Metformin is the first-line treatment for many people with type 2 diabetes mellitus (T2DM) and gestational diabetes mellitus (GDM) to maintain glycaemic control. Recent evidence suggests metformin can cross the placenta during pregnancy, thereby exposing the fetus to high concentrations of metformin and potentially restricting placental and fetal growth. Offspring exposed to metformin during gestation are at increased risk of being born small for gestational age (SGA) and show signs of ‘catch up’ growth and obesity during childhood which increases their risk of future cardiometabolic diseases. The mechanisms by which metformin impacts on the fetal growth and long-term health of the offspring remain to be established. Metformin is associated with maternal vitamin B12
deficiency and antifolate like activity. Vitamin B12
and folate balance is vital for one carbon metabolism, which is essential for DNA methylation and purine/pyrimidine synthesis of nucleic acids. Folate:vitamin B12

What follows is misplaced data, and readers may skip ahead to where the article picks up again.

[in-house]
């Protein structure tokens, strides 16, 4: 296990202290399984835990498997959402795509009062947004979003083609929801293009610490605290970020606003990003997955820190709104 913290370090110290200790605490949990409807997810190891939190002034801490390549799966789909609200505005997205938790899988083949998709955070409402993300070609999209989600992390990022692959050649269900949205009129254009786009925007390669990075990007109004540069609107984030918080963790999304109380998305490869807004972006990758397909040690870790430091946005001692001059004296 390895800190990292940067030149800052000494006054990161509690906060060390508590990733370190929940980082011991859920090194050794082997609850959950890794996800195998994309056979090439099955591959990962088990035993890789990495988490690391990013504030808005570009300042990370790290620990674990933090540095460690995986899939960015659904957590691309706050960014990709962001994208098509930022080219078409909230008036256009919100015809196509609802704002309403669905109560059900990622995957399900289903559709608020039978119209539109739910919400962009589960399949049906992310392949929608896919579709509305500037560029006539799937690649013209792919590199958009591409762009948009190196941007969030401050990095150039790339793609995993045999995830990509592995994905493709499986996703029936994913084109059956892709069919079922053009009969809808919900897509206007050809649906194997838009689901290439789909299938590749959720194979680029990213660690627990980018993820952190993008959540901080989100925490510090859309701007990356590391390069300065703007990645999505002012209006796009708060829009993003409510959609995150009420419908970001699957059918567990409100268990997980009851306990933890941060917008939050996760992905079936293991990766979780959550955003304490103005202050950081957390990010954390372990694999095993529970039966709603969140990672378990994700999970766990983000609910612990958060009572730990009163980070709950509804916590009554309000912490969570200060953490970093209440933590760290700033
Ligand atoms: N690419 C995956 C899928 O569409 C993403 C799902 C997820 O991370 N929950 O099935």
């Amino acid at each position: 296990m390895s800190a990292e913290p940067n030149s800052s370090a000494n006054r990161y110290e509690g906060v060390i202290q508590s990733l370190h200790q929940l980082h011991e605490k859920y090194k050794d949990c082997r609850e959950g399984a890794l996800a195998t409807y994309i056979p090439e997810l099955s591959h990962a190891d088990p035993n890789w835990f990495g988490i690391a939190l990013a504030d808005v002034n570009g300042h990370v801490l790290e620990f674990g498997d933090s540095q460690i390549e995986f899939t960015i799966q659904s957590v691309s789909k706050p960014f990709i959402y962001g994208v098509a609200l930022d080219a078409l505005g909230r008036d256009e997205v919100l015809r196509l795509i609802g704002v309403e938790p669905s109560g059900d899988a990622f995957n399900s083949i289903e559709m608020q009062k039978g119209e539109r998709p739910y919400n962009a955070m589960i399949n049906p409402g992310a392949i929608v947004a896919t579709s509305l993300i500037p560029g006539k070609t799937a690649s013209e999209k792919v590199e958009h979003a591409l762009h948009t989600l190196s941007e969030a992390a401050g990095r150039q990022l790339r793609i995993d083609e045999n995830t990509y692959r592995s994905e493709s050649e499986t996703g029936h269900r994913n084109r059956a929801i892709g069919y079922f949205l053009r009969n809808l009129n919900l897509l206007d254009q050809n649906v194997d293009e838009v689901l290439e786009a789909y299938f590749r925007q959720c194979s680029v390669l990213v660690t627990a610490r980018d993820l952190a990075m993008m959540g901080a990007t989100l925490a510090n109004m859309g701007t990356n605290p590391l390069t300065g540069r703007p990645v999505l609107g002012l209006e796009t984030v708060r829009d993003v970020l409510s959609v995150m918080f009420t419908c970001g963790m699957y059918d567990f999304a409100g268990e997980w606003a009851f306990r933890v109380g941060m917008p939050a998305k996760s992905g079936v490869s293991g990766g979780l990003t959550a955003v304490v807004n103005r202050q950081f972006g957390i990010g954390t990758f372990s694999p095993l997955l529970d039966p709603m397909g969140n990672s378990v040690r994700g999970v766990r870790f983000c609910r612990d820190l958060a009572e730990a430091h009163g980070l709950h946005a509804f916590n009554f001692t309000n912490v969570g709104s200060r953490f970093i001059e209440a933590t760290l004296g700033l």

imbalance induced by metformin may lead to genomic instability and aberrant gene expression, thus promoting fetal programming. Mitochondrial aerobic respiration may also be affected, thereby inhibiting placental and fetal growth, and suppressing mammalian target of rapamycin (mTOR) activity for cellular nutrient transport. Vitamin supplementation, before or during metformin treatment in pregnancy, could be a promising strategy to improve maternal vitamin B12
and folate levels and reduce the incidence of SGA births and childhood obesity. Heterogeneous diagnostic and screening criteria for GDM and the transient nature of nutrient biomarkers have led to inconsistencies in clinical study designs to investigate the effects of metformin on folate:vitamin B12
balance and child development. As rates of diabetes in pregnancy continue to escalate, more women are likely to be prescribed metformin; thus, it is of paramount importance to improve our understanding of metformin’s transgenerational effects to develop prophylactic strategies for the prevention of adverse fetal outcomes.
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